After maneuvering away from the drone, the copter’s tail hit brush or a tree as the instructor attempted to land. The helicopter then fell on its side.
The four-rotor drone appeared to be a model group known as the Phantom, manufactured by SZ DJI Technology Co. of China and one of the most popular in the world, he told police. The drone and its operator weren’t located.

Mr OneLeggedCat - that is NOT what the Helicopter Pilot even SAID!

Brian

Link | Posted on Feb 26, 2018 at 22:28 UTC
In reply to:

mandm: Some comments are asking why was the helicopter so close to the ground and others are saying the instructor made up the story of a drone to cover up his error. News reports are below.
1: The incident on Wednesday involved a student pilot and an instructor, both of whom told investigators that a small drone appeared directly in front of them.
2: The student was practicing low-altitude hovering in a remote area, according to the police report. As they turned the aircraft around to continue the lesson, a small white drone appeared, the instructor told police.
After maneuvering away from the drone, the copter’s tail hit brush or a tree as the instructor attempted to land. The helicopter then fell on its side.
The four-rotor drone appeared to be a model group known as the Phantom, manufactured by SZ DJI Technology Co. of China and one of the most popular in the world, he told police. The drone and its operator weren’t located.

Hang on a moment, a HOVERING Helicopter produces a MASSIVE down-draught from its rotors. No tiny plastic drone would be able to maintain its position in that down-draught. This sounds like a very stupid piece of bravado flying too close to trees, and an attempt to cover up professional incompetence on the part of the instructor.

Brian

Link | Posted on Feb 26, 2018 at 14:55 UTC
In reply to:

RedFox88: This is not Kodak but Alaris licensing the Kodak name, correct?

NO company that exists today, is run by the same people who founded it 100 years ago! (Biology and Mortality sees to that, quite apart from Commerce and Finance). Who cares WHO owns it, so long as the products work?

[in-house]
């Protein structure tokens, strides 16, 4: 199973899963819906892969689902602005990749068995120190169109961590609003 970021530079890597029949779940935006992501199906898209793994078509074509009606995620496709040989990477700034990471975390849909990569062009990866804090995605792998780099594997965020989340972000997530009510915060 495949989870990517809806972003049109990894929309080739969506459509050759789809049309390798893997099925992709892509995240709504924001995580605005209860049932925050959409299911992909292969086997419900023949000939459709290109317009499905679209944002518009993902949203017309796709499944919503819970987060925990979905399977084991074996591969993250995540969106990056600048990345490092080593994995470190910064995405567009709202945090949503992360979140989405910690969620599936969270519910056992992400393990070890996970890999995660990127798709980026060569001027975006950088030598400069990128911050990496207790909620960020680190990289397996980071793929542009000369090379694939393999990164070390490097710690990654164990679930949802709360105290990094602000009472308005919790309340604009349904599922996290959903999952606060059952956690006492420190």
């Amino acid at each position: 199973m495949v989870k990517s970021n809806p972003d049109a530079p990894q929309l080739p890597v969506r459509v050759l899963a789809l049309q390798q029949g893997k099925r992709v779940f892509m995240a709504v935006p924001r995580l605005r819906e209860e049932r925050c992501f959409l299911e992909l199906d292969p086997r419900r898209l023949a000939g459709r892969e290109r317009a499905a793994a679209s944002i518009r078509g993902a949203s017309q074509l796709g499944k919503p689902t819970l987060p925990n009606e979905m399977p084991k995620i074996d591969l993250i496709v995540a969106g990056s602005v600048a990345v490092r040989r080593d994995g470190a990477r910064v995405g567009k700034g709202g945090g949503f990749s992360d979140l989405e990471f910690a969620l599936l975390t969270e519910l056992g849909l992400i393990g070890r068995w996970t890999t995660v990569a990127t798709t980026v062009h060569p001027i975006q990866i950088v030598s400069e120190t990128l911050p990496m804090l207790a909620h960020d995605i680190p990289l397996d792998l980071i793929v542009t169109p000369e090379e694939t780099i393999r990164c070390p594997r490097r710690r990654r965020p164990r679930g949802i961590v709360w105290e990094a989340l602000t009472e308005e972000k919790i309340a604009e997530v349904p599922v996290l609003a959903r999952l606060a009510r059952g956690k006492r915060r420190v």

Brian

Link | Posted on Feb 25, 2018 at 21:33 UTC
In reply to:

Biowizard: I'd love to make more use of my existing film cameras (Olympus OM-1 with 4 original Zuiko primes, and Contax S2 with Zeiss T* Planar 50 f 1.4) - but these days, I need my images to be on my computer in short order. My ancient Nikon Coolscan needs a SCSI interface, something absent from nearly all computers these days. What would be my options for serious (say 30 megapixel) scanning?

Brian

Oooh - now USB to SCSI would be a VERY interesting proposition. Just hope my LS-1000 could cope: it was a "fussy" SCSI device at the best of times. For example, it flat refused to recognise my Iomega Parallel (Centronics) to SCSI adapter, that worked great on JAZ drives and the like. But thanks, I will follow this one up!

Brian

Link | Posted on Feb 25, 2018 at 21:31 UTC
In reply to:

Biowizard: I'd love to make more use of my existing film cameras (Olympus OM-1 with 4 original Zuiko primes, and Contax S2 with Zeiss T* Planar 50 f 1.4) - but these days, I need my images to be on my computer in short order. My ancient Nikon Coolscan needs a SCSI interface, something absent from nearly all computers these days. What would be my options for serious (say 30 megapixel) scanning?

Brian

Thanks all for your thoughts. I would prefer to go the scanner route, and my favourite option would be, if possible, to use my old Nikon LS-1000. Trouble is, how to get an old SCSI device working on modern computers which only have USB, Thunderbolt, etc?!

Brian

Link | Posted on Feb 25, 2018 at 11:11 UTC

I'd love to make more use of my existing film cameras (Olympus OM-1 with 4 original Zuiko primes, and Contax S2 with Zeiss T* Planar 50 f 1.4) - but these days, I need my images to be on my computer in short order. My ancient Nikon Coolscan needs a SCSI interface, something absent from nearly all computers these days. What would be my options for serious (say 30 megapixel) scanning?

Brian

Link | Posted on Feb 24, 2018 at 00:59 UTC as 28th comment | 10 replies
On article Pentax K-1 Mark II: What you need to know (460 comments in total)

Nice looking Pentax. But actually, there is nothing I "Need To Know" here. How about, "Might Be Interested In"?

Brian

Link | Posted on Feb 21, 2018 at 23:47 UTC as 89th comment | 3 replies